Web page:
How does health care reimbursement work? The great news is, employers now have more options than ever when it comes to offering health care to their employees. Health benefits are an effective retention strategy, so you already know they matter to your current and future employees. Health care reimbursement is available through health reimbursement arrangements, or HRAs, and they are a great way to save you money and keep your employees happy by allowing them to choose their own providers and doctors.
How do Health Reimbursement Arrangements work?
HRAs are built on a series of regulations to make sure they are being offered fairly and are achieving their intended aim, which is to help employees pay for benefits tax-free. The regulations also do their best to prevent the reimbursements from being used for unfair things, like executive compensation, fraud, discrimination, money laundering, etc.
Here’s a handy 4-step guide to how HRAs work!
How does health care reimbursement work?
The employer chooses an HRA for her company, sets a budget that works for them, and then lets the employers know they can use it. From there, once an employee pays for a medical expense or premium, they just turn in the receipt and submit for reimbursement.
“Employers increasingly hate dealing with health insurance. We are putting more and more responsibility on the employer. They are saying, `I just want to give my employees $400 or $1,000 and make sure they are taken care of, but I don’t want to deal with this anymore.’ HRAs really represent a way for employers to take a step back.” Jack Hooper, Take Command's CEO, for BenefitsPro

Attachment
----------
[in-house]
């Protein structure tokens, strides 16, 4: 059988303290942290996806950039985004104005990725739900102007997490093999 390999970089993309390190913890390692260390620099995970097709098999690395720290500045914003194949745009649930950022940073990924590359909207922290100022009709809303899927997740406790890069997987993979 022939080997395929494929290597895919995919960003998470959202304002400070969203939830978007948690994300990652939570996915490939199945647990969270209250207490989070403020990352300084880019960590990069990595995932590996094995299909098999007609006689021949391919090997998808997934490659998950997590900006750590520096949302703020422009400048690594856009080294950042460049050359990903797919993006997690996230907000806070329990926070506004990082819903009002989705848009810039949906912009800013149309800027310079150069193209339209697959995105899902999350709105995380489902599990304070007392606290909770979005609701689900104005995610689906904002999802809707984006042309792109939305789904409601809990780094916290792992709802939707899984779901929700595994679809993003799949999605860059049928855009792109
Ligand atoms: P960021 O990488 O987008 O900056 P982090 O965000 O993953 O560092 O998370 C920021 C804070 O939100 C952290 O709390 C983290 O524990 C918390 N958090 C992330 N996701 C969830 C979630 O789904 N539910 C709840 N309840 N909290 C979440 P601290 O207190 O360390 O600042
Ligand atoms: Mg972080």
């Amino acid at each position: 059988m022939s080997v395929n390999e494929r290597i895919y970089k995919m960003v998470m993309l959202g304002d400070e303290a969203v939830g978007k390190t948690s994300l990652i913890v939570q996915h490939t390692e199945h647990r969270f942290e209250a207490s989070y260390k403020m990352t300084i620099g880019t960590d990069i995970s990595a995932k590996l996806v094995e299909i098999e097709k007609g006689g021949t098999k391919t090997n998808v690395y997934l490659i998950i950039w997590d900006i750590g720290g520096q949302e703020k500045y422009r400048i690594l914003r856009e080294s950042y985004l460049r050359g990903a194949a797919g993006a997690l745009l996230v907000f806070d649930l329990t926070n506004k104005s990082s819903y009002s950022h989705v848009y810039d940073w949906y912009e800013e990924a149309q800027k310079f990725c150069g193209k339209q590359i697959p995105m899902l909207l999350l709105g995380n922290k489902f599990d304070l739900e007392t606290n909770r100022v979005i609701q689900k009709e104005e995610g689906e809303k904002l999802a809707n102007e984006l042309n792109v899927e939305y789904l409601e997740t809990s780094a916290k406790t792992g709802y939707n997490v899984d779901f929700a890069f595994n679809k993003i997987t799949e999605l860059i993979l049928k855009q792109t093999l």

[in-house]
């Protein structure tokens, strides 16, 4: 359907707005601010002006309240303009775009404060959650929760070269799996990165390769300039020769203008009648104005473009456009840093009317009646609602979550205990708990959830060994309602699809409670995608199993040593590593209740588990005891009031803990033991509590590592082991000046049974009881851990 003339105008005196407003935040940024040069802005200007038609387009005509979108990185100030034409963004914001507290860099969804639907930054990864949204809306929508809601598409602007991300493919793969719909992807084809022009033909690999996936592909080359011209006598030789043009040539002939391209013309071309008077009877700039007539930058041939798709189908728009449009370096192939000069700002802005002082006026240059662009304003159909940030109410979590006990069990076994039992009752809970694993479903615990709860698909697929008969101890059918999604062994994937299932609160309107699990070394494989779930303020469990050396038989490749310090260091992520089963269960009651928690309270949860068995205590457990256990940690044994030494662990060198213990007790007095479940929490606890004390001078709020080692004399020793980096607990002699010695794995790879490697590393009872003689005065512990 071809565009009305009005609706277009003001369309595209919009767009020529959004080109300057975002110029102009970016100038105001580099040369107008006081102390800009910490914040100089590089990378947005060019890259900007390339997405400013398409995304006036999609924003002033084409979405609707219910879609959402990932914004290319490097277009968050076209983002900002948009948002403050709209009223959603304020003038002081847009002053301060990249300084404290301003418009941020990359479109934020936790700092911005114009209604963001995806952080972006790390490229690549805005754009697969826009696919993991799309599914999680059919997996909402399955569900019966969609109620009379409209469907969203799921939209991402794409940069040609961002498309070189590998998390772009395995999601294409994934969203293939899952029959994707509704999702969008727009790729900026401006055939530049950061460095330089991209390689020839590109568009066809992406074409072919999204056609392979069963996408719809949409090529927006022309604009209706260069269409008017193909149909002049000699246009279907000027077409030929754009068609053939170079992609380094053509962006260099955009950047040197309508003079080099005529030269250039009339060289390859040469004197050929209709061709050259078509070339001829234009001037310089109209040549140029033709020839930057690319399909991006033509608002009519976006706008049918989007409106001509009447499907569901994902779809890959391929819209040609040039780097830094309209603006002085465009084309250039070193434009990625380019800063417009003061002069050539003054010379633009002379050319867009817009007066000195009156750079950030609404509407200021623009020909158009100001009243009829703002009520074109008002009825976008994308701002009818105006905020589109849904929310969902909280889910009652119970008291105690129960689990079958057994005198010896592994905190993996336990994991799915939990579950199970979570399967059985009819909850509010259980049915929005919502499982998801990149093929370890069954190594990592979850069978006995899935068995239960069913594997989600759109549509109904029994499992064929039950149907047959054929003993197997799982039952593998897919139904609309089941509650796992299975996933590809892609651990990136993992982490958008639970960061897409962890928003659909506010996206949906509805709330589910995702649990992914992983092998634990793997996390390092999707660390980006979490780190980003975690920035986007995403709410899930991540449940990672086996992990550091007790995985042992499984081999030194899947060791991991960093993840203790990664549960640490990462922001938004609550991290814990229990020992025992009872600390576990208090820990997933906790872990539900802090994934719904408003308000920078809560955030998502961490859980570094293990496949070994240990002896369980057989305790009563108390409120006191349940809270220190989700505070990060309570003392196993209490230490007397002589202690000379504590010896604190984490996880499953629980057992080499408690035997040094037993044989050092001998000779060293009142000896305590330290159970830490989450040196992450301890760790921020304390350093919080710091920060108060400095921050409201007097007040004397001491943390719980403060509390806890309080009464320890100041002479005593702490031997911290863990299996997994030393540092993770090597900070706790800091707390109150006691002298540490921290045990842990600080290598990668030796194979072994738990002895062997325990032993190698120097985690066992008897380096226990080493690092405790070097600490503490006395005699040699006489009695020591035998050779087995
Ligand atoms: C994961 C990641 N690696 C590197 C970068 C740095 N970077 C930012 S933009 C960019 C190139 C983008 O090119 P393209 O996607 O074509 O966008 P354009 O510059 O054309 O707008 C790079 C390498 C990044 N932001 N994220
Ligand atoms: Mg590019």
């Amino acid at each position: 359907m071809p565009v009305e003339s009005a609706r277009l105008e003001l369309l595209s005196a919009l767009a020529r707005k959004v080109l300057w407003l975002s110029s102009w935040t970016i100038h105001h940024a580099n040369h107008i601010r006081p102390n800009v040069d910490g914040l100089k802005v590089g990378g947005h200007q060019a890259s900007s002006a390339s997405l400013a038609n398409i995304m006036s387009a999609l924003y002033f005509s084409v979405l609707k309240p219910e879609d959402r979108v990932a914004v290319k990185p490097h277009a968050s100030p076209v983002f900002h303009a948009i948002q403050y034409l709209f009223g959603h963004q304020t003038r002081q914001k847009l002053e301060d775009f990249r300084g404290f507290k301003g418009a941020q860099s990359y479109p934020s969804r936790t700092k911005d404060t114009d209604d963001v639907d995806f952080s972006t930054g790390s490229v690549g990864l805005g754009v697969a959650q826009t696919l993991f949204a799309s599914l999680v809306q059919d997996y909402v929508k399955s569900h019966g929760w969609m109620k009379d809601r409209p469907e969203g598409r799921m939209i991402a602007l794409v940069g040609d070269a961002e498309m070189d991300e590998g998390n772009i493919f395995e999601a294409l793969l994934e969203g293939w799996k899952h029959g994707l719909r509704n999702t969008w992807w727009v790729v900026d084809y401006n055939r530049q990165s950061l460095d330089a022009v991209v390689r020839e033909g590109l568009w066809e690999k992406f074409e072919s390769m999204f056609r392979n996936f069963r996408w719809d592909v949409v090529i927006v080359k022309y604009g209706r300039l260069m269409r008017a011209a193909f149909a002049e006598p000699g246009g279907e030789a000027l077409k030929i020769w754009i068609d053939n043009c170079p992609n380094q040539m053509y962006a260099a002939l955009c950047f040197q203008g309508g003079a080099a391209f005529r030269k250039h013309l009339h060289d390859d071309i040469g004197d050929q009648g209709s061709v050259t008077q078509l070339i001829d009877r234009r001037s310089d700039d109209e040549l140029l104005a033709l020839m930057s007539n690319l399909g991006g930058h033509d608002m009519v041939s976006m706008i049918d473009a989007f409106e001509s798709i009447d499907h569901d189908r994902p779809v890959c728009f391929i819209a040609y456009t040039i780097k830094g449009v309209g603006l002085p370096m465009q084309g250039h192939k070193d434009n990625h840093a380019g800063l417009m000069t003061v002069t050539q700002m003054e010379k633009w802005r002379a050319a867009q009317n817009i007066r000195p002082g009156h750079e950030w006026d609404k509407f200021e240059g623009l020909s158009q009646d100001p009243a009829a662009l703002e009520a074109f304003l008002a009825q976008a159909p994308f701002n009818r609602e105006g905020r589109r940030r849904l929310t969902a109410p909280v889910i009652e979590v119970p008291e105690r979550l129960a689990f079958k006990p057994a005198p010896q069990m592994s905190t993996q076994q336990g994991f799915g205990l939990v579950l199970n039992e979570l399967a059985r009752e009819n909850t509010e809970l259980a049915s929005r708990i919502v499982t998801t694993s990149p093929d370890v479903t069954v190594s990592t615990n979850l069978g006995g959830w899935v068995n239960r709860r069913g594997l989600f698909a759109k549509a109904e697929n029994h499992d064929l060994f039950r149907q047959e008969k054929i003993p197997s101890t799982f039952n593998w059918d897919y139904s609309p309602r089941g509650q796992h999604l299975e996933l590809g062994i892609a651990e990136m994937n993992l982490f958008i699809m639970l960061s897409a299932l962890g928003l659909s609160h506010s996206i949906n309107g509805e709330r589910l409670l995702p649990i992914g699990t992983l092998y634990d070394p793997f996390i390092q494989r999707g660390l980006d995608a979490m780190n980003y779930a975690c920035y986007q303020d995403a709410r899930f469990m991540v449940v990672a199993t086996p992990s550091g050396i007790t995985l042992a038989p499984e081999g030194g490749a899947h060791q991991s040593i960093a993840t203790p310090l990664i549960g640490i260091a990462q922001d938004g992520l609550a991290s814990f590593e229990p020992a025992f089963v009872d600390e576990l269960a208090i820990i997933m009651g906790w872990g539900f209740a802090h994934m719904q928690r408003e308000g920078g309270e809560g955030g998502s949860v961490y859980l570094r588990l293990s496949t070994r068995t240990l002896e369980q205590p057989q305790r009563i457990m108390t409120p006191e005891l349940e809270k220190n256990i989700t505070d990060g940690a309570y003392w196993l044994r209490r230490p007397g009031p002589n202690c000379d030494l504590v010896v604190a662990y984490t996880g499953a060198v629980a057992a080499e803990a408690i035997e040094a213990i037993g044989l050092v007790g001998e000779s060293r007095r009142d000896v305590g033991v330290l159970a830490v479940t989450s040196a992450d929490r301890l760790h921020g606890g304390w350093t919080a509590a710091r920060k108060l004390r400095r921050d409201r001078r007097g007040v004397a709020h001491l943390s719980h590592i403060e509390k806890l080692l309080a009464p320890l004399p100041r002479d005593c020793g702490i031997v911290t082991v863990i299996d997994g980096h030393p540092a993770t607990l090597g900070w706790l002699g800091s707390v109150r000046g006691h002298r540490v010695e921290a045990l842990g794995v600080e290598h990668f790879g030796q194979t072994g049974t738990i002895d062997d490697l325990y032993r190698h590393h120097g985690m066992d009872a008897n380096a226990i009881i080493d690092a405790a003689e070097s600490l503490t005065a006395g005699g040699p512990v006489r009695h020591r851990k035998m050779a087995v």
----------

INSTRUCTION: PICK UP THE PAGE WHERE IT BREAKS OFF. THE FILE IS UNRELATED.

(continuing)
We hear from many small business owners who try to help their employees by giving them a bonus or adding to their salaries to help with health insurance. However, that has the unfortunate consequence of triggering payroll and income taxes that end up wasting 20-40% of the bonus before an employee ever gets to use it.
For companies that help employees with health insurance by offering a health stipend or by adding to employee salaries, tax-free reimbursement will typically have a huge tax advantage for both employer and employee.
For example, if a 10-person company offers employees $300/mo ($3,000/mo in total reimbursement) by increasing salaries versus tax-free through a QSEHRA, $1,200 a month ends up going to taxes each month.
Types of health care reimbursement
There are two kinds of health reimbursement arrangements that you need to know about.
- The Qualified Small Employer HRA (QSEHRA) requires your business to be small, with less than 50 Full Time Equivalent employees, and you can't offer a group plan at the same time. If you meet those qualifications, you can use an HRA administration tool (like ours!) to create your QSEHRA, decide how much you’ll reimburse each month (up to the contribution limits), let your employees choose the plan that works best for them, and reimburse them when they submit receipts!
- The Individual Coverage HRA (ICHRA) is almost a “super-charged” version of the QSEHRA. Instead of being capped at 50 employees, employers of any size can set up an ICHRA for their teams. There are also no contribution limits with this HRA. ICHRA also allows business owners to customize their reimbursements across different classes of employees. While everyone must be treated fairly within a certain class, reimbursement rates can vary between full time, part time, seasonal, remote, etc.
- Unlike a stipend, with a health insurance reimbursement, employers don’t have to pay payroll taxes and employees don’t have to recognize income tax. In addition, reimbursements made by the company count as a tax deduction.
Still have questions about how health care reimbursement works?
Our team of experts are on hand to help. Need help sorting through the details of your HRA options and finding the right one for you? Just chat with us on our website, or check out one of our helpful guides on the ICHRA and QSEHRA.
A wife to one and mother to four, Keely does all of the things. She’s also dabbled in personal finance blogging and social media management, contributed to MetroFamily magazine, and is passionate about good food, treasure hunting and upcycling. With a B.S. in Psychology from the University of Oklahoma and a knack for a witty punchline, it’s no surprise that Keely’s social posts are as clever as they get. In her (very little) free time, you’ll find Keely with her nose in a book or trying out a local restaurant with her family.